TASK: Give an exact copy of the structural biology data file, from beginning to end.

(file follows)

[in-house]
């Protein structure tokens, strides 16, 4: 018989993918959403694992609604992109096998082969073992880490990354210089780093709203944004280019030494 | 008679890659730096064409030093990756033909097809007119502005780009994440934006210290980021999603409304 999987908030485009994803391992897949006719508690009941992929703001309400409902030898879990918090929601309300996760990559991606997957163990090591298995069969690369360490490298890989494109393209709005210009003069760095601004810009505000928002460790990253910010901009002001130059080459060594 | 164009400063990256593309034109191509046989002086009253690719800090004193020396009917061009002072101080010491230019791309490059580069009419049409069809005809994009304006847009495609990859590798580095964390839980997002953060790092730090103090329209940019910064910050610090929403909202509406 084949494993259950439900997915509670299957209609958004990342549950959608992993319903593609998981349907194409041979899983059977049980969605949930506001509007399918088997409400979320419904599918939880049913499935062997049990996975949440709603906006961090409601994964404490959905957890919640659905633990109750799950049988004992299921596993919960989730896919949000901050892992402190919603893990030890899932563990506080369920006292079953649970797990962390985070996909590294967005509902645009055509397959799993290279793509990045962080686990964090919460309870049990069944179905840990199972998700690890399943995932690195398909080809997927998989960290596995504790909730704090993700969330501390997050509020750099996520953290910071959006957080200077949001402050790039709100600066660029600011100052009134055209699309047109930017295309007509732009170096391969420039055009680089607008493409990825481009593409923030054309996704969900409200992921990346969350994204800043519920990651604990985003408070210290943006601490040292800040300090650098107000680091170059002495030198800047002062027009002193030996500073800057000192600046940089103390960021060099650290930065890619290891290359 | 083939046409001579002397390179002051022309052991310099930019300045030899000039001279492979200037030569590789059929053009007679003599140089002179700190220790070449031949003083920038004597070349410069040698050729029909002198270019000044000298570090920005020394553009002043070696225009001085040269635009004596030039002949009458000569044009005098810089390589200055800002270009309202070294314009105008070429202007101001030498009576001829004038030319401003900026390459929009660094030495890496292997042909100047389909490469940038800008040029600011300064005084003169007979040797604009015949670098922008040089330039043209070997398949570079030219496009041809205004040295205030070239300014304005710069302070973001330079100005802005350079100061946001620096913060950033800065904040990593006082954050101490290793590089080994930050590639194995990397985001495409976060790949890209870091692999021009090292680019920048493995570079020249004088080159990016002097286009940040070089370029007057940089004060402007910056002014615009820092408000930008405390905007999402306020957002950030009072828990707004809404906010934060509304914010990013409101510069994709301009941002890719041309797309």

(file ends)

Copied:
[in-house]
């Protein structure tokens, strides 16, 4: 018989993918959403694992609604992109096998082969073992880490990354210089780093709203944004280019030494 | 008679890659730096064409030093990756033909097809007119502005780009994440934006210290980021999603409304 999987908030485009994803391992897949006719508690009941992929703001309400409902030898879990918090929601309300996760990559991606997957163990090591298995069969690369360490490298890989494109393209709005210009003069760095601004810009505000928002460790990253910010901009002001130059080459060594 | 164009400063990256593309034109191509046989002086009253690719800090004193020396009917061009002072101080010491230019791309490059580069009419049409069809005809994009304006847009495609990859590798580095964390839980997002953060790092730090103090329209940019910064910050610090929403909202509406 084949494993259950439900997915509670299957209609958004990342549950959608992993319903593609998981349907194409041979899983059977049980969605949930506001509007399918088997409400979320419904599918939880049913499935062997049990996975949440709603906006961090409601994964404490959905957890919640659905633990109750799950049988004992299921596993919960989730896919949000901050892992402190919603893990030890899932563990506080369920006292079953649970797990962390985070996909590294967005509902645009055509397959799993290279793509990045962080686990964090919460309870049990069944179905840990199972998700690890399943995932690195398909080809997927998989960290596995504790909730704090993700969330501390997050509020750099996520953290910071959006957080200077949001402050790039709100600066660029600011100052009134055209699309047109930017295309007509732009170096391969420039055009680089607008493409990825481009593409923030054309996704969900409200992921990346969350994204800043519920990651604990985003408070210290943006601490040292800040300090650098107000680091170059002495030198800047002062027009002193030996500073800057000192600046940089103390960021060099650290930065890619290891290359 | 083939046409001579002397390179002051022309052991310099930019300045030899000039001279492979200037030569590789059929053009007679003599140089002179700190220790070449031949003083920038004597070349410069040698050729029909002198270019000044000298570090920005020394553009002043070696225009001085040269635009004596030039002949009458000569044009005098810089390589200055800002270009309202070294314009105008070429202007101001030498009576001829004038030319401003900026390459929009660094030495890496292997042909100047389909490469940038800008040029600011300064005084003169007979040797604009015949670098922008040089330039043209070997398949570079030219496009041809205004040295205030070239300014304005710069302070973001330079100005802005350079100061946001620096913060950033800065904040990593006082954050101490290793590089080994930050590639194995990397985001495409976060790949890209870091692999021009090292680019920048493995570079020249004088080159990016002097286009940040070089370029007057940089004060402007910056002014615009820092408000930008405390905007999402306020957002950030009072828990707004809404906010934060509304914010990013409101510069994709301009941002890719041309797309």